What is the solution? After Salt Lake City came up with the simple-yet-brilliant idea of getting rid of homelessness by giving homeless people homes, a group of progressive-minded folks were inspired to hold a “Town Hall to End Homelessness” in San Francisco to discuss implementing a program similar to Salt Lake City’s in San Francisco. While the event was well-attended and some interesting ideas where exchanged, there was a collective reality check when everybody realized that (1) SF has far more homeless people than SLC and (2) housing in SF is (far)7 more expensive than in SLC.

So there goes that idea.

Right now I’m less interested in coming up with a solution to the “homeless problem” and focusing on how I, or you, or all of us collectively can help just one person break the cycle of chronic homelessness. Here’s the challenge: this person has no material possessions, likely no education, is possibly mentally ill and/or addicted to drugs, doesn’t have a social security card or driver’s license or any of those other symbols required to navigate the American bureaucracy, doesn’t have any friends or family, and has already tried to take advantage of all of the available social safety nets (to no avail).

I recently tried to help somebody. And I failed. And it sucked. And it still sucks. I don’t like failing.

For now, I bake muffins and hand them out to hungry people on Market Street. It’s my way of letting them know that I see them, that I believe that they are human beings, no more or less flawed than I, and that I care about them. And, if I may say so, my muffins are damn tasty. I am well aware that it is not a “solution” to the homeless problem, but I can’t imagine establishing any system for helping homeless people until we can collectively treat them with dignity as human beings, and make them understand that we truly acknowledge their existences and troubles and want to help them. Home baked goods is a good first step for that.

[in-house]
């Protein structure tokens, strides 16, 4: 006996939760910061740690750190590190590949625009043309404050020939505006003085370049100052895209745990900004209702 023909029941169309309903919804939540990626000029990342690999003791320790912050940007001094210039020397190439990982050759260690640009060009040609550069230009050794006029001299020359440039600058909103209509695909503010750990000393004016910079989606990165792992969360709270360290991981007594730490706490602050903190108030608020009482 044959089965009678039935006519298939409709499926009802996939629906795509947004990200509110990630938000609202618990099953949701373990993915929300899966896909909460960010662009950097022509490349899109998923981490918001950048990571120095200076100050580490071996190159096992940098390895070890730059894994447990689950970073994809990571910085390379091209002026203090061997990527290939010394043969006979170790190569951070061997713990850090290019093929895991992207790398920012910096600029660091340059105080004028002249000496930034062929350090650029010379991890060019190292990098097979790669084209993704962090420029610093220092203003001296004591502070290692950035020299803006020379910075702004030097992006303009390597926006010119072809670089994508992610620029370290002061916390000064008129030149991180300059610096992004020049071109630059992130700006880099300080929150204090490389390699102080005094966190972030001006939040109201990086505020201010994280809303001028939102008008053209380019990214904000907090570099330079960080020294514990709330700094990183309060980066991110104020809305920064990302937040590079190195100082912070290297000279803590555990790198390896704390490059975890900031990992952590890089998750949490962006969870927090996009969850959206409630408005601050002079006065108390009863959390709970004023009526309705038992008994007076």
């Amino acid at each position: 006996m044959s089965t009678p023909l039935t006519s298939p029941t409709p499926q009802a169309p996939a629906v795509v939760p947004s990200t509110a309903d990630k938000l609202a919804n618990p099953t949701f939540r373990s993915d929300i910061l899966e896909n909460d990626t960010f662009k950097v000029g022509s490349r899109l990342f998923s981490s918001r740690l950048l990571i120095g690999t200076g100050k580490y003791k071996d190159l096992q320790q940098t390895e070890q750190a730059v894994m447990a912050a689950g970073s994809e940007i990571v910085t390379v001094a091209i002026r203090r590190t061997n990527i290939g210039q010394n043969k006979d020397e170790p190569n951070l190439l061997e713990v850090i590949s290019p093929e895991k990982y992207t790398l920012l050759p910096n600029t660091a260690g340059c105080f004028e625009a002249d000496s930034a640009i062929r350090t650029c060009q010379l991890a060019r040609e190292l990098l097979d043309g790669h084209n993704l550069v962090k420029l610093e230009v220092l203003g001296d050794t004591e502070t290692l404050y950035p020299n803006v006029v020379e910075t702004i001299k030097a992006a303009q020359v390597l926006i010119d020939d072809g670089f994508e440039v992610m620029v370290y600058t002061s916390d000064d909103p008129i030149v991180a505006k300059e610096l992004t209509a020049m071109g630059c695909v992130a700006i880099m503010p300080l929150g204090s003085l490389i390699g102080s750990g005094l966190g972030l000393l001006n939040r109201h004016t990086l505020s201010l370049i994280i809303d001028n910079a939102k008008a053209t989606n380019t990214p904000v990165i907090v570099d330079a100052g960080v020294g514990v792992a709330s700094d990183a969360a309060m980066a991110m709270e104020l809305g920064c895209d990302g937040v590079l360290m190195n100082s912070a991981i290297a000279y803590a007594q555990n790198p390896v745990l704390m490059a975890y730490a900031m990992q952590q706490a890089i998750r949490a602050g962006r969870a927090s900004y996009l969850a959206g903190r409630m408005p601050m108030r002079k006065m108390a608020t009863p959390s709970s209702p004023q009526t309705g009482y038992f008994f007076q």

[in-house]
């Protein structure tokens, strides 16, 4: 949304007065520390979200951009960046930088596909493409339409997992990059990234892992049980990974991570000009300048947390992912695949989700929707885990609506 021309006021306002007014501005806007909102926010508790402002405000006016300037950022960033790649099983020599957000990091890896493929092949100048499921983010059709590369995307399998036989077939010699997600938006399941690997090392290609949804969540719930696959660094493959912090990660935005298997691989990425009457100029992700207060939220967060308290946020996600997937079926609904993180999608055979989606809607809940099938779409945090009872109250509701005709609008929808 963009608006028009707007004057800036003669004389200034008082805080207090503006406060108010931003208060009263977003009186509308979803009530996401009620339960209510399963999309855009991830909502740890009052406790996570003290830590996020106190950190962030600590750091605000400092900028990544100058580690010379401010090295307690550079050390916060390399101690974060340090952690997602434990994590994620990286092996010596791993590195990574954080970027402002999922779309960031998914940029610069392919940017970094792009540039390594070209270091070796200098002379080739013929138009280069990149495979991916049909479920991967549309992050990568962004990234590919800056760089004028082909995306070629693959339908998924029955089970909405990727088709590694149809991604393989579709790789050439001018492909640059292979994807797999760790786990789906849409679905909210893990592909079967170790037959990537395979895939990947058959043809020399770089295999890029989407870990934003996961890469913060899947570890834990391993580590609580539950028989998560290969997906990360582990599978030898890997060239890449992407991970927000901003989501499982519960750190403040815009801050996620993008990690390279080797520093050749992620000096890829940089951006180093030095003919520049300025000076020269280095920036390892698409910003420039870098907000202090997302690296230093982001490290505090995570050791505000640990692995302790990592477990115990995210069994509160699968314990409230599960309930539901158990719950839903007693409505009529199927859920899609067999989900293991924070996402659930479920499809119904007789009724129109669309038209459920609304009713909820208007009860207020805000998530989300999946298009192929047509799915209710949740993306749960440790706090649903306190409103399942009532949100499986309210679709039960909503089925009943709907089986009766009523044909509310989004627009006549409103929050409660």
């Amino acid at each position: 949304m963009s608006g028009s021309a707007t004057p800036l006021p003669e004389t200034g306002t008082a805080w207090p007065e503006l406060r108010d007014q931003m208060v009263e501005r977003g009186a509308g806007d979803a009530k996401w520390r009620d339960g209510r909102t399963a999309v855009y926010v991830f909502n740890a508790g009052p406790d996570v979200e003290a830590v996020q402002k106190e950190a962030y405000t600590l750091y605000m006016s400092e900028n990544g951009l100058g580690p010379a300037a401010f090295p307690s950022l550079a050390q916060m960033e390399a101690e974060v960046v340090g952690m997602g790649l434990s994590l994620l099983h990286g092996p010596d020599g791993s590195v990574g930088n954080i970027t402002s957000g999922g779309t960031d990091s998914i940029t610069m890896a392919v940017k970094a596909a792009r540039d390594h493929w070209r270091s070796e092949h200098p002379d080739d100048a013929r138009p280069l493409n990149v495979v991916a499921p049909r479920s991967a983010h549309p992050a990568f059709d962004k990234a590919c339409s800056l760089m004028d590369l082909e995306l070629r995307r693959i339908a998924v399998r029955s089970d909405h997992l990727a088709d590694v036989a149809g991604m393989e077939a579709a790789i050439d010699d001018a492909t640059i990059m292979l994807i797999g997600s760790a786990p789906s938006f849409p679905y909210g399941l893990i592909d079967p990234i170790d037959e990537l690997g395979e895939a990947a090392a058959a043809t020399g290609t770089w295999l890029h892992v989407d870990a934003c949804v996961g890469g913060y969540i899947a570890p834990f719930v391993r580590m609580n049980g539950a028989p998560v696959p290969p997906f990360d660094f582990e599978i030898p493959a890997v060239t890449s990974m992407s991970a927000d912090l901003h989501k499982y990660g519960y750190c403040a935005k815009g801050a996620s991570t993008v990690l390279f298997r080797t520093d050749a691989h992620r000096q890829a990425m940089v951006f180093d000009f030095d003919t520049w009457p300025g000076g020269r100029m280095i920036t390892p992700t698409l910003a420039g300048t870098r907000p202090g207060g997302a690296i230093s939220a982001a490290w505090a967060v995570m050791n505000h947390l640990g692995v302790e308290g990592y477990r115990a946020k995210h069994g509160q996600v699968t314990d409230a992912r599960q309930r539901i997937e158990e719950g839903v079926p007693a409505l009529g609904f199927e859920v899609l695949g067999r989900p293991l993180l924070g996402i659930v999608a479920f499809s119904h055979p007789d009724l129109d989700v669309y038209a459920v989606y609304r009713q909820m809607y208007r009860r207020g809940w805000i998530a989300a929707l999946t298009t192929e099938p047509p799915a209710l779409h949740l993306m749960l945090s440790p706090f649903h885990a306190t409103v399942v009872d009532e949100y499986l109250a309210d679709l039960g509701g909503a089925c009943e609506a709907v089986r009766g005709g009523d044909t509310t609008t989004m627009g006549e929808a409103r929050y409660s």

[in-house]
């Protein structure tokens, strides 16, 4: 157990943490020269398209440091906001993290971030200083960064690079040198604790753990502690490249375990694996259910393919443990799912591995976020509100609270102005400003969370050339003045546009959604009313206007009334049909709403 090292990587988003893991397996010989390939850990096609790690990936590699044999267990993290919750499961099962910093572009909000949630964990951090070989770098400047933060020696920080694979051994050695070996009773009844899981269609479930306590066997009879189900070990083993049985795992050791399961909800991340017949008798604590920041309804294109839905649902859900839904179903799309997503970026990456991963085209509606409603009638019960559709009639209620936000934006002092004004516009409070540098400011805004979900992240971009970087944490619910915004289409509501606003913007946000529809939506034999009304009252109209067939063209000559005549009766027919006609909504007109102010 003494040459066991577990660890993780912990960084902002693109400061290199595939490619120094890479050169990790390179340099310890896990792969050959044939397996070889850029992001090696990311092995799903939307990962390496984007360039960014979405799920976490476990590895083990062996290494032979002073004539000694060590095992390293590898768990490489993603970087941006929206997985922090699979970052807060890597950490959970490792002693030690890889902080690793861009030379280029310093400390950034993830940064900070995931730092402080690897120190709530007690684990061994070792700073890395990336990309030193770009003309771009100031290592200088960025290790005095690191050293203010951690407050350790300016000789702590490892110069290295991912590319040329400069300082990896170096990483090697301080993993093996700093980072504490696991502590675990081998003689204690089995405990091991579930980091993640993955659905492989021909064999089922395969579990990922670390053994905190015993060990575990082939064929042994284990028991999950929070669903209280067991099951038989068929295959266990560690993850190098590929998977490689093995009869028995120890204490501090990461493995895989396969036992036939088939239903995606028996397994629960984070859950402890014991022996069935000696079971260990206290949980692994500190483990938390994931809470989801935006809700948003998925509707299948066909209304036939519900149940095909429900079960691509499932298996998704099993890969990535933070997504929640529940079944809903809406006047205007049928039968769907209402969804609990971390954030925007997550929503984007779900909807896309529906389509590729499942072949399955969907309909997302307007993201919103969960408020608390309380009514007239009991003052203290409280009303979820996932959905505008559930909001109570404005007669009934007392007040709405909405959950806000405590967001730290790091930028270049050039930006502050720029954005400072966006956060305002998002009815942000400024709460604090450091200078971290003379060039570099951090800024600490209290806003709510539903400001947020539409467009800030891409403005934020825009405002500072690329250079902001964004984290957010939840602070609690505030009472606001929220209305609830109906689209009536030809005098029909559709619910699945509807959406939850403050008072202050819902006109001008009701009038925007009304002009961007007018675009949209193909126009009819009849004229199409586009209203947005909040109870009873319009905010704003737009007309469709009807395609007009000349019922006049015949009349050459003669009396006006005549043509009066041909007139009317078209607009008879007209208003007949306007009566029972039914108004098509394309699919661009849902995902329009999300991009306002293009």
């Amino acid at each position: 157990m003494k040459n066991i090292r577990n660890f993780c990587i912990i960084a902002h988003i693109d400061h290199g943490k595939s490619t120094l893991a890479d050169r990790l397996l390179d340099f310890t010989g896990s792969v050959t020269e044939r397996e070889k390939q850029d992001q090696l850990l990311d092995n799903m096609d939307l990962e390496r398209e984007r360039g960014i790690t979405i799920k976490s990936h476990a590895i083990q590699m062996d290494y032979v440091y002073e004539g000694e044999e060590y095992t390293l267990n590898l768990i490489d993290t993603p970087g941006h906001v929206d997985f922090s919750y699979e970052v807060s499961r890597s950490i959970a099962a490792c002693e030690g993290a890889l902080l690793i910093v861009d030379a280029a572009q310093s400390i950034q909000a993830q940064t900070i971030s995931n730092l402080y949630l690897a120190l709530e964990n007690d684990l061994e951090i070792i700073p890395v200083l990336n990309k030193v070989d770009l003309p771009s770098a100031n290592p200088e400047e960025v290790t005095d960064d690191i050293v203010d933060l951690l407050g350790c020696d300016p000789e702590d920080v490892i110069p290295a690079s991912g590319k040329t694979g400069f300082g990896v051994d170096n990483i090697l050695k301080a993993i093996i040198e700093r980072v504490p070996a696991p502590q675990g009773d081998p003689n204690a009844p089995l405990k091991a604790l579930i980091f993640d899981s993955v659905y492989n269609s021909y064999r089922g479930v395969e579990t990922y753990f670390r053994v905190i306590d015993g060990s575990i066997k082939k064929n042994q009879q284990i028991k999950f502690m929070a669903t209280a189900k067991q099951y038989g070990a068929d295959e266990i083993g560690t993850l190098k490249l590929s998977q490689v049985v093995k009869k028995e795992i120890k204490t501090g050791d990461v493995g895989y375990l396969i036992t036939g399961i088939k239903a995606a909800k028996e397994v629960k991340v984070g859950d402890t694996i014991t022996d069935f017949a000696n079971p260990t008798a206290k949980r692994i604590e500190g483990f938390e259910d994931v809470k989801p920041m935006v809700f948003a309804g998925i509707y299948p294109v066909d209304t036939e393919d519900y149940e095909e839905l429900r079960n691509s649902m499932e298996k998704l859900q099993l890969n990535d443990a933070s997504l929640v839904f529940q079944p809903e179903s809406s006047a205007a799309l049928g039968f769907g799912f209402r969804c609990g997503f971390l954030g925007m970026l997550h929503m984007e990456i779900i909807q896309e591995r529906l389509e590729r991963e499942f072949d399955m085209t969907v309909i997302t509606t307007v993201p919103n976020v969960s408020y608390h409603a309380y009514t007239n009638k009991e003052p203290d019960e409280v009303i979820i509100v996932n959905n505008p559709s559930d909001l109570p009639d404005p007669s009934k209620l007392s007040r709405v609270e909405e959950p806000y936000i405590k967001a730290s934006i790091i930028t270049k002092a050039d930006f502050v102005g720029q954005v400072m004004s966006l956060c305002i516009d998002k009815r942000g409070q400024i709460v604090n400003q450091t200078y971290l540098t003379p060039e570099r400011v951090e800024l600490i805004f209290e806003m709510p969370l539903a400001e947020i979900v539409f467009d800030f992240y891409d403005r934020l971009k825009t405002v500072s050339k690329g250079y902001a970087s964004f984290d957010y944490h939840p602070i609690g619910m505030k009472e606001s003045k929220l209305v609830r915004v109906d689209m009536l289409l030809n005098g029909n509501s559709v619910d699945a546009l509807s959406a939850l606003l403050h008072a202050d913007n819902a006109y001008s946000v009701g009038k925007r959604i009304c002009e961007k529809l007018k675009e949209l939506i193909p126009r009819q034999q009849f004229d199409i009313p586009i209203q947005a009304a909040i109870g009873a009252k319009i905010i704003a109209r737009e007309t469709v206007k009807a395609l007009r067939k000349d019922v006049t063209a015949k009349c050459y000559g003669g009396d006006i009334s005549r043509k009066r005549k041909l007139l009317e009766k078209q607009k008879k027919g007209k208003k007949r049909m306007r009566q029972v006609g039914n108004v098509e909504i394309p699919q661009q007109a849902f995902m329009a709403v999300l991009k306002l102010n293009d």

I encourage you to join me for National Muffin Day, or for longer, in handing out muffins to those people whom have been dealt the crummiest hand life has to offer. And I encourage you to make your muffins good. If you’re not sure how to do the latter, that’s definitely something with which I can help. National Muffin Day may only come once a year, but if you’re open, it can have an impact on you that persists through the seasons.